Garlic and potatoes from my garden.
This is my favourite time of year. From mid-August until the end of September I get so much pleasure from our vegetable garden as the plants we've tended all summer mature and we start to enjoy the food we harvest.
We grow the usual tomatoes, beans, cucumbers and peppers, and leafy crops such as lettuces, chard and kale, but what I find most exciting is harvesting the crops that grow under the earth: potatoes, beets, onions and garlic. Because we haven't been able to watch their progress, there's always an element of suspense. Until we dig up the plants, we don't know what to expect.
There have been some epic fails over the years - parsnips and brussels sprouts come to mind - but we've learned from our mistakes and figured out what works best in our garden.
The obvious reward is having delicious, fresh, organic vegetables, but I've found the less tangible benefits to be just as important.
I've learned to be patient as I've waited for crops to mature. I've learned humility as I've accepted setbacks and failures. And, most importantly, I've learned to be hopeful as I've tended to crops growing beneath the soil, trusting that there will be a healthy harvest at the end of the growing season.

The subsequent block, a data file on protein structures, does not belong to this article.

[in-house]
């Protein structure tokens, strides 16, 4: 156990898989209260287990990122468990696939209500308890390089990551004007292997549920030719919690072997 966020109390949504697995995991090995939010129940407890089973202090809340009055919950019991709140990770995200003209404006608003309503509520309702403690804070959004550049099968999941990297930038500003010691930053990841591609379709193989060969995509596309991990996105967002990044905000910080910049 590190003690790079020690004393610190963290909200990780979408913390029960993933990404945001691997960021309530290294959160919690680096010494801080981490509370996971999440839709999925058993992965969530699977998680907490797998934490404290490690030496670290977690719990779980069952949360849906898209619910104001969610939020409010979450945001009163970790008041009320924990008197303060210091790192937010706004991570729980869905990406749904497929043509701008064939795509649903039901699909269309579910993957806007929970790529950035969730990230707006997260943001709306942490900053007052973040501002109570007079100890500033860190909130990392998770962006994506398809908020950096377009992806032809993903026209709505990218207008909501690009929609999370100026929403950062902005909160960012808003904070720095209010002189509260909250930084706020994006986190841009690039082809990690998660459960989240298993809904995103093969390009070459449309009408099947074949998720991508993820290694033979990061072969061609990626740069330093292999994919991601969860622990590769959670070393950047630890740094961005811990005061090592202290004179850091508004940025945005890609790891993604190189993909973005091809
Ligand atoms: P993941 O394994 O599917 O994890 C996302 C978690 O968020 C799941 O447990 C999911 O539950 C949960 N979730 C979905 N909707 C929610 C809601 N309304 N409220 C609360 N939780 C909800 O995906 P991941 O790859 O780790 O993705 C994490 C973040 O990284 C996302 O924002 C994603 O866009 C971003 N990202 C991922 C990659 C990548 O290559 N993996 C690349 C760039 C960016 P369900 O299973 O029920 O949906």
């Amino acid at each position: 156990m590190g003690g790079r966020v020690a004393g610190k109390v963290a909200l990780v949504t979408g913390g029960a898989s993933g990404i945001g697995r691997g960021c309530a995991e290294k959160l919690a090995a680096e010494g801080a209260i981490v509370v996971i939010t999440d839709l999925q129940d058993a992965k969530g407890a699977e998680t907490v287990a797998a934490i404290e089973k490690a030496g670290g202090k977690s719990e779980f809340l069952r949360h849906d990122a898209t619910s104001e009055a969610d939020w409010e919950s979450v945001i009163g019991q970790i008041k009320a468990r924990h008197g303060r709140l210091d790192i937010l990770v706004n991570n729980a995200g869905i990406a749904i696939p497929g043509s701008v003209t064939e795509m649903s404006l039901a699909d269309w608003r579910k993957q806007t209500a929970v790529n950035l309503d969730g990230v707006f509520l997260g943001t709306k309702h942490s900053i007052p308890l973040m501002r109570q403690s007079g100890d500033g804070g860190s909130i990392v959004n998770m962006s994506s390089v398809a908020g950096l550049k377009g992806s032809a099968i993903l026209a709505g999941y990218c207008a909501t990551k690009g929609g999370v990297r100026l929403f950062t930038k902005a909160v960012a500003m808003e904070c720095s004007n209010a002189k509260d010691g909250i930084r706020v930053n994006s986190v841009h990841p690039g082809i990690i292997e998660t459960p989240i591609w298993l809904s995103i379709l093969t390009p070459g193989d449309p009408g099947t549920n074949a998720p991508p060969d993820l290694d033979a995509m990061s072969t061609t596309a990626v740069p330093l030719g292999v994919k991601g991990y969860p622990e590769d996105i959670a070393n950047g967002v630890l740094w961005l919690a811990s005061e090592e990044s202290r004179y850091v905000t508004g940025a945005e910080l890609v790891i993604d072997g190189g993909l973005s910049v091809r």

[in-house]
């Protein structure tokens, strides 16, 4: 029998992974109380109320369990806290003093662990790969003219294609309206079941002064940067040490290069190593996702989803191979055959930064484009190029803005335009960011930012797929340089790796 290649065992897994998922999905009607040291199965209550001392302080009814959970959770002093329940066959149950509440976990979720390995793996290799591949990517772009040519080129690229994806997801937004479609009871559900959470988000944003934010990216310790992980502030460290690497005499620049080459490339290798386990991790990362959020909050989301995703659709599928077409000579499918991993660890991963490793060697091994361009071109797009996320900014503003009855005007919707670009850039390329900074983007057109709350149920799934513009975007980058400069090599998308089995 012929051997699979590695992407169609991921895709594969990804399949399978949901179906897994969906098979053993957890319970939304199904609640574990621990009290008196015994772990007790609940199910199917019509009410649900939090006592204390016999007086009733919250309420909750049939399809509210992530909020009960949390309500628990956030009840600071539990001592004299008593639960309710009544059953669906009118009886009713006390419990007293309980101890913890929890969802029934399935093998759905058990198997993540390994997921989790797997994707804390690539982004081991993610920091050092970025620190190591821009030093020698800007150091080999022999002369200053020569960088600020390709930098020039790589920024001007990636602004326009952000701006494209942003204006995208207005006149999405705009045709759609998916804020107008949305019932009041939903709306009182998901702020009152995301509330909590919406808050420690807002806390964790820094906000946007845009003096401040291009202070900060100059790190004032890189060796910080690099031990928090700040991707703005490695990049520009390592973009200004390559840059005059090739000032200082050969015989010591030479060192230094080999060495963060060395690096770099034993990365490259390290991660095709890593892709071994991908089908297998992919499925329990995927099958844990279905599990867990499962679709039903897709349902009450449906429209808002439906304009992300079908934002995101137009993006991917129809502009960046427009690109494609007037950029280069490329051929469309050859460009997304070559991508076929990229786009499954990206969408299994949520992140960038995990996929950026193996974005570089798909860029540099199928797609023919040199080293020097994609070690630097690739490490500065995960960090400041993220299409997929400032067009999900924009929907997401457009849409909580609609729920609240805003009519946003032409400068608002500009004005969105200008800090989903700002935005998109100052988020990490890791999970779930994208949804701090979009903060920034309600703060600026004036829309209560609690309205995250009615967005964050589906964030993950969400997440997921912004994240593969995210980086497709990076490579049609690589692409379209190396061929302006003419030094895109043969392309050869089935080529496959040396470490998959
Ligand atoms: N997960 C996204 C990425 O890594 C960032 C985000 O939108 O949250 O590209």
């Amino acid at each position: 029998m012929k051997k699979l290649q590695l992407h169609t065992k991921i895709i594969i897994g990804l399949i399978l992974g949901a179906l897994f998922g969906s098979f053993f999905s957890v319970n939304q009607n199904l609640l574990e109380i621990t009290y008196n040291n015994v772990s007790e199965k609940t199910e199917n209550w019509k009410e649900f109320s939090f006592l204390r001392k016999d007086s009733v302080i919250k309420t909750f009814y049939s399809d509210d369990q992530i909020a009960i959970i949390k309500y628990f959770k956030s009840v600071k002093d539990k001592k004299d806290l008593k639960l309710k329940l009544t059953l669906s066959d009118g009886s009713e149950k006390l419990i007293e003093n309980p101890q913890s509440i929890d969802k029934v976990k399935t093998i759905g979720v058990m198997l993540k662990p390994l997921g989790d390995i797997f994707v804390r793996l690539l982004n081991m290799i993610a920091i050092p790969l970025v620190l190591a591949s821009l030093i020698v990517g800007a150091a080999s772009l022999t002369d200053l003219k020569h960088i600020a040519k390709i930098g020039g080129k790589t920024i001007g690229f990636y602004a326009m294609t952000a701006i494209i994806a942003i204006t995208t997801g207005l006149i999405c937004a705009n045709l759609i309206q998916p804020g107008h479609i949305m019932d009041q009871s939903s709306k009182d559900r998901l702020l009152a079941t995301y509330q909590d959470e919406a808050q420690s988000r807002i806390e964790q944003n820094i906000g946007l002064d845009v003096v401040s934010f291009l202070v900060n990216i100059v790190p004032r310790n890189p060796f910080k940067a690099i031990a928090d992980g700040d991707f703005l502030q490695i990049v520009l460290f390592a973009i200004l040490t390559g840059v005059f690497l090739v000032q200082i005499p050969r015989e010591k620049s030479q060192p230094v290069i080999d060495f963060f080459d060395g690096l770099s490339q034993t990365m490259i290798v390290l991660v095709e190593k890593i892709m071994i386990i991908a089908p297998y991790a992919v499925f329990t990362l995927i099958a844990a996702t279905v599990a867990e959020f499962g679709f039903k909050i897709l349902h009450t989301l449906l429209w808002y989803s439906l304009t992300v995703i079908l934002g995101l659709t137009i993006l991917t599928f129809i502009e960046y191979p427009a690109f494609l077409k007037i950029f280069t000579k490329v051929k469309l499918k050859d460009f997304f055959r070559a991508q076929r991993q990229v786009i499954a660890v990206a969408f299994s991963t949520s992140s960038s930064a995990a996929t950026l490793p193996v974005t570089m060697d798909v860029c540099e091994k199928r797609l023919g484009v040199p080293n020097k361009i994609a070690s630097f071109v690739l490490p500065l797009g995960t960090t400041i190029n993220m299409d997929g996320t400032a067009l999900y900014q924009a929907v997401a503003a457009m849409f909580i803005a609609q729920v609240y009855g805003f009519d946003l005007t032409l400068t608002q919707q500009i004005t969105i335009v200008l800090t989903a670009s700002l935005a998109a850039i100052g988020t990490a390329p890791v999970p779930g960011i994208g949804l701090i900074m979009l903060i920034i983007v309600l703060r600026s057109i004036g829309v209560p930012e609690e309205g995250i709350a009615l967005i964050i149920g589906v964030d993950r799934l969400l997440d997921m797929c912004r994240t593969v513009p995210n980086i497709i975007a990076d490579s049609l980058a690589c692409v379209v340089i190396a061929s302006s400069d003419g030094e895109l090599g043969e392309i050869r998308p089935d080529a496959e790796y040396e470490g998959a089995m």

You don't need a lot of space to grow food crops; many plants can be grown in containers on a small patio or balcony. Or you can look into renting a community garden plot. The City of Toronto runs eleven allotment gardens, with plots available to rent each season. Many other groups manage community gardens as well; you can get a list and information about how to start a community garden from the Toronto Community Garden Network.
And if gardening just isn't for you, you can still enjoy the harvest by visiting a farmers' market while so many local fruits and vegetables are in season.
If you're thinking about growing some food crops next year, it's not too early to start planning. You can save seeds now to plant in the spring, start to prepare the soil, reserve a garden plot or look into starting or joining a community garden.
Here are some resources for home vegetable gardeners: